Friday, March 16, 2012

An Ode to Rest

Although my wife would go livid if she read this, I'm going to put myself out there and proclaim that I yearn to be more of a couch potato than I already am.  Ah...if I could take out my magic wand, and make the demands of young children and of my job go away...I could just wile the day away: on my sofa watching bad television, or on a lounge chair with an engrossing novel.  I wish that I had more time in my life to do absolutely nothing.

There's a part of me that feels incredibly guilty about sharing that.  I mean....the American society that we live in today brainwashes us into thinking that resting is bad.  We have been led to believe that the less productive we are, the less self worth we have.  We see this in the working world, where American corporate culture rewards employees that work the most hours and take the least vacation.  And we see this in the parenting world, where we (consciously or unconsciously) start padding our kids resumes as early as preschool to make sure that they are as prepared as possible to get into Harvard.  (As the parent of a five and a half year old, I'm living this right now.  Am I a bad parent because my kindergartner isn't in seven extra-curricular activities and hasn't mastered Japanese yet?)

Thankfully, our own Jewish tradition offers us an antidote to all of this pressure, and it's found in this week's double Torah portion (Parshat Vayakheil-Pekudei).  The parsha opens with a seeming contradiction: the text has Moses gathering the people together....and then after that brief introduction there's a verse or two about observing Shabbat....and then the text launches into a long section about the most important work project contained in the Torah: the building of the Tent of Meeting.  The question is: why would the Torah juxtapose the section about the building of the Tent with a passage about the observance of Shabbat?

A number of our teachers (including Rashi) have argued that the reason is to make it crystal clear to us that...even when it comes to the most important work that the Israelites were asked to do (build the Tent), we should not be distracted into thinking that that work is most important than the observance of Shabbat.  The parsha is clear: resting on Shabbat always trumps the other work that we are supposed to be doing in our lives.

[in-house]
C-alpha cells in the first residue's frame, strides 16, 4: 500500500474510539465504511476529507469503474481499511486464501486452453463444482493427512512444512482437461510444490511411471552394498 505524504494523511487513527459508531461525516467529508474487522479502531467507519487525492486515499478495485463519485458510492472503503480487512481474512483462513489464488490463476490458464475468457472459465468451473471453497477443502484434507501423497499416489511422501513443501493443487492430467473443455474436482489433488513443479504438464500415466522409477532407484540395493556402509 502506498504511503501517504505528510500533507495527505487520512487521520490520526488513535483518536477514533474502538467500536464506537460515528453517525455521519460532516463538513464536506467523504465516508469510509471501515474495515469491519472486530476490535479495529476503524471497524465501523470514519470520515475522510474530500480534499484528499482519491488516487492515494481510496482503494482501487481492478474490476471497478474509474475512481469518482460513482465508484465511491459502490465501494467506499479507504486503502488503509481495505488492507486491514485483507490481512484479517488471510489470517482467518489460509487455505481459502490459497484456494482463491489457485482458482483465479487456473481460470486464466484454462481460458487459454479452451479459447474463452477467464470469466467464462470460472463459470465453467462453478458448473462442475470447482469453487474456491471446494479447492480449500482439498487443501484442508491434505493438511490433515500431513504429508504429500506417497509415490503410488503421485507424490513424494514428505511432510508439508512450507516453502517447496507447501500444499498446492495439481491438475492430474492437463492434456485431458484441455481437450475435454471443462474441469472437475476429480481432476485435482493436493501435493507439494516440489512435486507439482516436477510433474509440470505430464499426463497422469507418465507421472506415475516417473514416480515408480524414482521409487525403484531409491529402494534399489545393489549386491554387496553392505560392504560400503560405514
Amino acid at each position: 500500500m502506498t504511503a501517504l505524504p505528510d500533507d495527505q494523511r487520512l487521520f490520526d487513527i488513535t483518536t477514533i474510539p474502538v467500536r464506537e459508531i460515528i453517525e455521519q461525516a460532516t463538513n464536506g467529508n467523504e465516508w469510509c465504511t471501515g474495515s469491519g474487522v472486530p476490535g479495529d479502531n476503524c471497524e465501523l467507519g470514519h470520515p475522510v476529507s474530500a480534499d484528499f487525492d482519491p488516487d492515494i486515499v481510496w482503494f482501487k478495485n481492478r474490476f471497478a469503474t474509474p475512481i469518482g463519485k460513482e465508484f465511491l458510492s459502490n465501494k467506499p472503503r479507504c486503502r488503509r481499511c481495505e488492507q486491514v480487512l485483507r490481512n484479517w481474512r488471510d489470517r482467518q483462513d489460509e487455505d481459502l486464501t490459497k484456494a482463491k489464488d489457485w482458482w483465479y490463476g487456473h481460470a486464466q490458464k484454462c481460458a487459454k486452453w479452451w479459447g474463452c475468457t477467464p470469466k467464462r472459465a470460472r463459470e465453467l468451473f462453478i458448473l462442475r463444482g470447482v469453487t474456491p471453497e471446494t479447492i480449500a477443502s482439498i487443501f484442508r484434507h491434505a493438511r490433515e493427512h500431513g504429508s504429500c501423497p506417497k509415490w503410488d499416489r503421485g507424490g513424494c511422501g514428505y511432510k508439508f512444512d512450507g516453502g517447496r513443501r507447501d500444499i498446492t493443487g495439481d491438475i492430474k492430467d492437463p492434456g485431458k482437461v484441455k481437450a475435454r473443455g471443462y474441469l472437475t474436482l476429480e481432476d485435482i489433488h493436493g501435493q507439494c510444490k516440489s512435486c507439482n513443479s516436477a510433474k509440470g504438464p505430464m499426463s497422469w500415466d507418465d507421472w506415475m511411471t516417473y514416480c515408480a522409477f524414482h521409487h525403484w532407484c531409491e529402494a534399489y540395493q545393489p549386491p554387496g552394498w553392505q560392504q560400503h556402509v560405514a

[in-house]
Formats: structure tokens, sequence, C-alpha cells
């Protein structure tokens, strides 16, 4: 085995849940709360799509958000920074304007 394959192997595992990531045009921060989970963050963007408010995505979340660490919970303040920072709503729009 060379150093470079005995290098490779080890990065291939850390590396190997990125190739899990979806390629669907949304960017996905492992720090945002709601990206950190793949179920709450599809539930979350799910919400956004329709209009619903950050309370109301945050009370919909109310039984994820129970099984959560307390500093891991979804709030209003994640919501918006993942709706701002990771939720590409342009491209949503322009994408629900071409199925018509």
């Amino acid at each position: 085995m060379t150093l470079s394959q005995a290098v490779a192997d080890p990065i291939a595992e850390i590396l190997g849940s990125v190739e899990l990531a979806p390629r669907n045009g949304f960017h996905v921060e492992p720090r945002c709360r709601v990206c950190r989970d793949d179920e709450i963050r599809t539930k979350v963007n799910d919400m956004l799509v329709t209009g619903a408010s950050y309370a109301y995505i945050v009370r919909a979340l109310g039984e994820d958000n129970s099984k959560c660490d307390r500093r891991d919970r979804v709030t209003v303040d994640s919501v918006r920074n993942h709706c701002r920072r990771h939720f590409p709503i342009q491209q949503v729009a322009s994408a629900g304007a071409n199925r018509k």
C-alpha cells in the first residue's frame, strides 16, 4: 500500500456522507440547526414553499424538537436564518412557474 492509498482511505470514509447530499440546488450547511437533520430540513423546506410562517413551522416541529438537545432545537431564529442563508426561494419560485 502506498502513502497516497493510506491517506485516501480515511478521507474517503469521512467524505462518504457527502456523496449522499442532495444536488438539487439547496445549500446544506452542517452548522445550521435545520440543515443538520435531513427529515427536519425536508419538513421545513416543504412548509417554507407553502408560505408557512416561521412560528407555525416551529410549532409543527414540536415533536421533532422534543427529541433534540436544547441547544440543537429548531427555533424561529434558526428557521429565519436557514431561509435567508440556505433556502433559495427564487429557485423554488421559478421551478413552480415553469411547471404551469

The terms 'rest' and 'work' are loaded ones in the Jewish legal tradition.  I am not sitting here arguing for a rigorous Orthodox observance of Shabbat and the outmoded definitions of 'work' that come with it. 

But I do think that the spirit of the passage is incredibly relevant to the way that we live our lives today.  To put it loosely: our tradition believes that...for at least one day a week...we should all become couch potatoes!

By "doing" less, we "become" more.

It's a simple philosophical approach to life, and it is the opposite of the one that our American culture would have us believe.

Judaism believes that by taking care of ourselves...of our bodies and our resting (however we each define that)...that we can become more productive during the rest of the week. I can't tell Amy that the Torah encourages me to be a couch potato all the time.  But it definitely encourages me to be a couch potato some of the time.

There are so many different ways to rest in this day and spending quality time with friends or doing leisure activities that we never permit ourselves to do the rest of the week...on top of all of those, I really want to encourage everyone to check out the material at  We would all do well to take their advice!

What do you think about the idea of working a little less and resting a little more?  How do you unplug and give yourself the space to re-charge?  I'd love to hear from you...

Shabbat Shalom,
Rabbi Brown

1 comment:

  1. I'm totally reading this while potatoing on my couch. I guess to really relax, I should unplug, too. Never noticed the juxtaposition of Shabbat and building the tent...point taken!